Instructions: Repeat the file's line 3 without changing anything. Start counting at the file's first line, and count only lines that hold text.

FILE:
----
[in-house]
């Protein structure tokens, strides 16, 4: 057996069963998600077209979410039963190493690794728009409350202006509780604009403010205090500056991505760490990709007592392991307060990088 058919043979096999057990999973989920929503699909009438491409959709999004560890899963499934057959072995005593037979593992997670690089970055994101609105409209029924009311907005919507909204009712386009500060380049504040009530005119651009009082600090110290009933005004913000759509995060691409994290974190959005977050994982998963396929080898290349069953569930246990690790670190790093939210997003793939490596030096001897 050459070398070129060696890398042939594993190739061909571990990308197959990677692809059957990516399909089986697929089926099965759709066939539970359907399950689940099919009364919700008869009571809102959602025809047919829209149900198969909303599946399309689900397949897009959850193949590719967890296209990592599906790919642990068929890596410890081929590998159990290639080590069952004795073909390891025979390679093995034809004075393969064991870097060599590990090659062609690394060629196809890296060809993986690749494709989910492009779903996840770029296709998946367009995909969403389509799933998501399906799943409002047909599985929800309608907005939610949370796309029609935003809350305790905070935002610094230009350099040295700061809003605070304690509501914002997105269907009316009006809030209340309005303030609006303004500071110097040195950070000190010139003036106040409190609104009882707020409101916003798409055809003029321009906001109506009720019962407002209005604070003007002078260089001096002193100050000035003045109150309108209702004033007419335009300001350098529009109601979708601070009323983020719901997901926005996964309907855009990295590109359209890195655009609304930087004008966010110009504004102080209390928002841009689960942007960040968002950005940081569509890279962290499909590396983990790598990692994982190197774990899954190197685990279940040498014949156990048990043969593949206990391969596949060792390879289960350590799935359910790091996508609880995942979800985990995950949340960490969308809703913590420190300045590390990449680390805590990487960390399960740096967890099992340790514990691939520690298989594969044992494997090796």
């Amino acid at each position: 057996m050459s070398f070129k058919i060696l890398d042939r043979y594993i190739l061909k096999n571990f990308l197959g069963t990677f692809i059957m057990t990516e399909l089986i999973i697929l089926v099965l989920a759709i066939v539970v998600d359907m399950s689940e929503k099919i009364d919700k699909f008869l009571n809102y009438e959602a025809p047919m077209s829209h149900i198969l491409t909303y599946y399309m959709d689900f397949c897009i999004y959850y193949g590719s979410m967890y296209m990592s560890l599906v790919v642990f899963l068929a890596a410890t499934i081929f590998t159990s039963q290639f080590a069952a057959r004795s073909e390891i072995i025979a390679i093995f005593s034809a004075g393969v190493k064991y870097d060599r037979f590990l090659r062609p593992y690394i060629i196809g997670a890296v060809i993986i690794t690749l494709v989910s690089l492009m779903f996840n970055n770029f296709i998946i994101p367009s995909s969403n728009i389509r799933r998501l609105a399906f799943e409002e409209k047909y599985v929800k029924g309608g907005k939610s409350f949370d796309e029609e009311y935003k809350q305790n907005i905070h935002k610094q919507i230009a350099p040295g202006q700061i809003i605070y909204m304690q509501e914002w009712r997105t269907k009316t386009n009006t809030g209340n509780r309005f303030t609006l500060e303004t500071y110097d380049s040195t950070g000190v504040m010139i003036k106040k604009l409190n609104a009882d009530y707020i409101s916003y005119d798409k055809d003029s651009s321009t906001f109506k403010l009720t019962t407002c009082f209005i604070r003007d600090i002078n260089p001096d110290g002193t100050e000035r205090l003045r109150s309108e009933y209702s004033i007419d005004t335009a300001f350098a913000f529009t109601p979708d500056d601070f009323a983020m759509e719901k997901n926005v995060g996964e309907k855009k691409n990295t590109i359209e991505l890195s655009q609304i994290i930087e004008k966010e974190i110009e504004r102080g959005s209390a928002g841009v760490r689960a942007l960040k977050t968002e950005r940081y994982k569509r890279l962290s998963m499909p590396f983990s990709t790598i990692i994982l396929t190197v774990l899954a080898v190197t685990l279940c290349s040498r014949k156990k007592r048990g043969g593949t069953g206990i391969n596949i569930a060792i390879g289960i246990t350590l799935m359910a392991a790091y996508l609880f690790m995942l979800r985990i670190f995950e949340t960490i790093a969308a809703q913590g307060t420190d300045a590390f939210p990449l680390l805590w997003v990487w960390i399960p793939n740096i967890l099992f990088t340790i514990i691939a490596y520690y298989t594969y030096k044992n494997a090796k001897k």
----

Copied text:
């Amino acid at each position: 057996m050459s070398f070129k058919i060696l890398d042939r043979y594993i190739l061909k096999n571990f990308l197959g069963t990677f692809i059957m057990t990516e399909l089986i999973i697929l089926v099965l989920a759709i066939v539970v998600d359907m399950s689940e929503k099919i009364d919700k699909f008869l009571n809102y009438e959602a025809p047919m077209s829209h149900i198969l491409t909303y599946y399309m959709d689900f397949c897009i999004y959850y193949g590719s979410m967890y296209m990592s560890l599906v790919v642990f899963l068929a890596a410890t499934i081929f590998t159990s039963q290639f080590a069952a057959r004795s073909e390891i072995i025979a390679i093995f005593s034809a004075g393969v190493k064991y870097d060599r037979f590990l090659r062609p593992y690394i060629i196809g997670a890296v060809i993986i690794t690749l494709v989910s690089l492009m779903f996840n970055n770029f296709i998946i994101p367009s995909s969403n728009i389509r799933r998501l609105a399906f799943e409002e409209k047909y599985v929800k029924g309608g907005k939610s409350f949370d796309e029609e009311y935003k809350q305790n907005i905070h935002k610094q919507i230009a350099p040295g202006q700061i809003i605070y909204m304690q509501e914002w009712r997105t269907k009316t386009n009006t809030g209340n509780r309005f303030t609006l500060e303004t500071y110097d380049s040195t950070g000190v504040m010139i003036k106040k604009l409190n609104a009882d009530y707020i409101s916003y005119d798409k055809d003029s651009s321009t906001f109506k403010l009720t019962t407002c009082f209005i604070r003007d600090i002078n260089p001096d110290g002193t100050e000035r205090l003045r109150s309108e009933y209702s004033i007419d005004t335009a300001f350098a913000f529009t109601p979708d500056d601070f009323a983020m759509e719901k997901n926005v995060g996964e309907k855009k691409n990295t590109i359209e991505l890195s655009q609304i994290i930087e004008k966010e974190i110009e504004r102080g959005s209390a928002g841009v760490r689960a942007l960040k977050t968002e950005r940081y994982k569509r890279l962290s998963m499909p590396f983990s990709t790598i990692i994982l396929t190197v774990l899954a080898v190197t685990l279940c290349s040498r014949k156990k007592r048990g043969g593949t069953g206990i391969n596949i569930a060792i390879g289960i246990t350590l799935m359910a392991a790091y996508l609880f690790m995942l979800r985990i670190f995950e949340t960490i790093a969308a809703q913590g307060t420190d300045a590390f939210p990449l680390l805590w997003v990487w960390i399960p793939n740096i967890l099992f990088t340790i514990i691939a490596y520690y298989t594969y030096k044992n494997a090796k001897k």